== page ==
“While Saskatchewan families have been struggling with historic inflation rates, rising cost of living expenses and record gas prices, the Saskatchewan Party sat on billions in windfall revenues. […] Not only did they sit on these windfall revenues, but they also increased taxes and utility rates, adding to the hardships many Saskatchewan families and businesses were already facing,” Wotherspoon highlighted. “This money belongs to the people of Saskatchewan, not the Sask. Party,” he later noted. “The Sask. Party will consistently put their political interests above the well-being of the people of Saskatchewan, as they have done with these ‘buy election bucks.’” 

“It’s been nearly six months that we’ve been calling on this government to act on the generational affordability crisis crippling this province and impacting so many families during what should be a summer of fun and enjoyment,” Aleana Young, Saskatchewan NDP economic critic pointed out. 

Furthermore, along with the rising costs of gas and groceries, college tuition is another issue that has been at the heart of university students. As tuition is raised each year, more and more students are forced to rely on student loans which leave them in further debt. Moreover, the price of textbooks keeps going up. The Canadian Federation of Students stated that the cost of textbooks rose 2.44 times the rate of inflation between 2008 and 2015 alone. According to The Education Data Initiative, the average university student spent between $628-$1,471 on books and supplies between the 2021 and 2022 academic year. 

On the other hand, The Canadian Federation of Students states that textbook prices have increased by over 800 per cent. This is double the growth of the rate of housing inflation alone. Some students at the University of Regina such as Aya I, a Sociology major, end up paying hundreds if not thousands of dollars every year on textbooks alone. $500 does not even begin to cover the cost of textbooks in certain faculties, let alone tuition or bills and groceries.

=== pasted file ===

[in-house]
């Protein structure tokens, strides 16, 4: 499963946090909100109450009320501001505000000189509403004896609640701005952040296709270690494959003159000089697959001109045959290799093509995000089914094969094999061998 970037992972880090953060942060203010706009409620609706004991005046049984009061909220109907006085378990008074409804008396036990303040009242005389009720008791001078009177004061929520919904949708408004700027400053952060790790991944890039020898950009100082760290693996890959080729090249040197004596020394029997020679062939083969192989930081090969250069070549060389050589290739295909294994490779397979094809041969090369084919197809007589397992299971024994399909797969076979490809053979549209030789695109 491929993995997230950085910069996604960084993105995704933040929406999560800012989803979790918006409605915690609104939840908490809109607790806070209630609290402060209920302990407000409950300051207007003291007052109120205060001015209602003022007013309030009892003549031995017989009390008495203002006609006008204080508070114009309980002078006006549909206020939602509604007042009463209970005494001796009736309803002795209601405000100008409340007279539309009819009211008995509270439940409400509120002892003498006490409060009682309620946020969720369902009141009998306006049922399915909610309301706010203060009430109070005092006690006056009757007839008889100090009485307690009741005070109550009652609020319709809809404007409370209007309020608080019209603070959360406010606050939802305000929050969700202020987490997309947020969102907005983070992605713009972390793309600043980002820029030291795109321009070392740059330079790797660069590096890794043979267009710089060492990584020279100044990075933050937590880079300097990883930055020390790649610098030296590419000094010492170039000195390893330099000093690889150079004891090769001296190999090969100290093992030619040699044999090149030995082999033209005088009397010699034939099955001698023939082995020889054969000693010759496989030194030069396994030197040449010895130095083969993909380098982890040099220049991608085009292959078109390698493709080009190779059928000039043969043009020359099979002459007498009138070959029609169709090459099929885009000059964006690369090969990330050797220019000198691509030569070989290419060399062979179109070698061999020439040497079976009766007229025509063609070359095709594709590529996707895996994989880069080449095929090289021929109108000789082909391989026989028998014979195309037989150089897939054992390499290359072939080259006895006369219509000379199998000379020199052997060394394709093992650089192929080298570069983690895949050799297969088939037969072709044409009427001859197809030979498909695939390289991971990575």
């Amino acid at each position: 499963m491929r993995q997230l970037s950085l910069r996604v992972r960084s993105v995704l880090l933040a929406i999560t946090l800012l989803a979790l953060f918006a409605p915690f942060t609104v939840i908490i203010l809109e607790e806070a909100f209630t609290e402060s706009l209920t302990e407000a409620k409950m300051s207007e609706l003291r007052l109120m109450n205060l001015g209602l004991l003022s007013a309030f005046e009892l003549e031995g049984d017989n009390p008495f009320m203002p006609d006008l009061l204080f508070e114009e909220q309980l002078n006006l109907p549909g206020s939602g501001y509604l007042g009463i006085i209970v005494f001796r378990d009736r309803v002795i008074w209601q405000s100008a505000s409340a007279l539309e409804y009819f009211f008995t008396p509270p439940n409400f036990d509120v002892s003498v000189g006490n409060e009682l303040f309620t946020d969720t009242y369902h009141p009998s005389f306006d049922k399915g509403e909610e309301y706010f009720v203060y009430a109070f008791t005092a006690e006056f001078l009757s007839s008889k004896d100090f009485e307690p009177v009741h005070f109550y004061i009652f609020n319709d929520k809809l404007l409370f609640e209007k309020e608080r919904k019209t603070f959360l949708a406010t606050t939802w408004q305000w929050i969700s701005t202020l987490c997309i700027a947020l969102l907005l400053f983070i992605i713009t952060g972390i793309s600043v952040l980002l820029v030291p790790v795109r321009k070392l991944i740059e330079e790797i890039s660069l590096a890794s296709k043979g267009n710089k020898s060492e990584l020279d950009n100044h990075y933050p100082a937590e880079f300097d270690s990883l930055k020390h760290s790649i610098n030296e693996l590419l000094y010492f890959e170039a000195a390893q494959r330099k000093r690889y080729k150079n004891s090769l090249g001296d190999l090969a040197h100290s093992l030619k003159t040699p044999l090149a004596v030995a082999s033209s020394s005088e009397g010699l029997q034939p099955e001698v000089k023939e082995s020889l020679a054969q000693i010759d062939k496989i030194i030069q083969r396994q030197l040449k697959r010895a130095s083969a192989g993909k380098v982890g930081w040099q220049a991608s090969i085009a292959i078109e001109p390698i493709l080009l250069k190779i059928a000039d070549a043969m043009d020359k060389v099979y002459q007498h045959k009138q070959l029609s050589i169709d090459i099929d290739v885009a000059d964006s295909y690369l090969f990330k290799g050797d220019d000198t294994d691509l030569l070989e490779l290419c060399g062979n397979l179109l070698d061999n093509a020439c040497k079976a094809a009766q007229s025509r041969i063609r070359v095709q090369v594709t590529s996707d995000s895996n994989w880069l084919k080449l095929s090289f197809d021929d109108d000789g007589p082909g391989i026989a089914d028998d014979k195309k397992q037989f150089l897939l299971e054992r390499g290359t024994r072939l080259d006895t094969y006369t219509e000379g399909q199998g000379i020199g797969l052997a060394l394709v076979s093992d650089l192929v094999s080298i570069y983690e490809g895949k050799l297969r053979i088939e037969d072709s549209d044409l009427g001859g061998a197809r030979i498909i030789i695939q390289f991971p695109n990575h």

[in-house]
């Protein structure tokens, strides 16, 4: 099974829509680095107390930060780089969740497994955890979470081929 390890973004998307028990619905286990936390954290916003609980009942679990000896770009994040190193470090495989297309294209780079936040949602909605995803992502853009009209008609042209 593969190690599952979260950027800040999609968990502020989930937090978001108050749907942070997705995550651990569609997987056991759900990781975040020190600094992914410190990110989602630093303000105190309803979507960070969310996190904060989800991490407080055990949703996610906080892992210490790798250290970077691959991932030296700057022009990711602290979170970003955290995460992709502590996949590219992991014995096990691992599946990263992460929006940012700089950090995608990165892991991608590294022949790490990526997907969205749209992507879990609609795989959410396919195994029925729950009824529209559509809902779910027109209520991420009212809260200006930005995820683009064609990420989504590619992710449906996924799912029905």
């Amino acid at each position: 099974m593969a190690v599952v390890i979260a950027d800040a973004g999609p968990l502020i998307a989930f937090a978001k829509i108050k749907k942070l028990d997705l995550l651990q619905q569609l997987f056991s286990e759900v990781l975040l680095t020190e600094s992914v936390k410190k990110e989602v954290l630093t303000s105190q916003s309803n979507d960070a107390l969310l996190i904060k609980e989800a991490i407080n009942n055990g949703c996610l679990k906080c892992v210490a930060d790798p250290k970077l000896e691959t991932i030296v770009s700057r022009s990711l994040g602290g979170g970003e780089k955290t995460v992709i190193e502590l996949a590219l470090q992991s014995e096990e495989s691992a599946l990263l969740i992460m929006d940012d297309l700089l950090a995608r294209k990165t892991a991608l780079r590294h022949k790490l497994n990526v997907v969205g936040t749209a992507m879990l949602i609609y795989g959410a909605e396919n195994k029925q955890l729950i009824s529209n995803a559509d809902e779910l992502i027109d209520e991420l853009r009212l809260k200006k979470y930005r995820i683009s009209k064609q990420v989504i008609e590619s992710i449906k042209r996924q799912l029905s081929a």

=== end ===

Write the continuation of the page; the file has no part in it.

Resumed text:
900,000 cheques will be mailed out this fall, costing the Government of Saskatchewan $450 million. There has been public outroar urging the government to set aside these funds for other uses such as healthcare and infrastructure. Local Saskatchewan residents on r/Saskatoon weighed in on their thoughts. Some such as u/Tiny-Wishbone317 stated “they claim no extra money for healthcare, education, and social programs, but we somehow have money for this?!? Make it make sense.” “This will surely help the healthcare crisis…I wonder how busy the emergency rooms will be when the cheque comes out” wrote u/Stoon5555.  Economics, justice, and policy professor Lori Williams at Mount Royal University pointed out to CBC that the money would have been a better fit for health care and education. Williams noted that the SATC infringes on the government’s argument that it requires more funds from Ottawa in order to be able to fund healthcare. The Saskatchewan Federation of Labour, a representative of more than 100,000 workers across the province, highlighted that it urges the government to focus on measures that will decrease the cost of living in the long-run such as raising the minimum wage.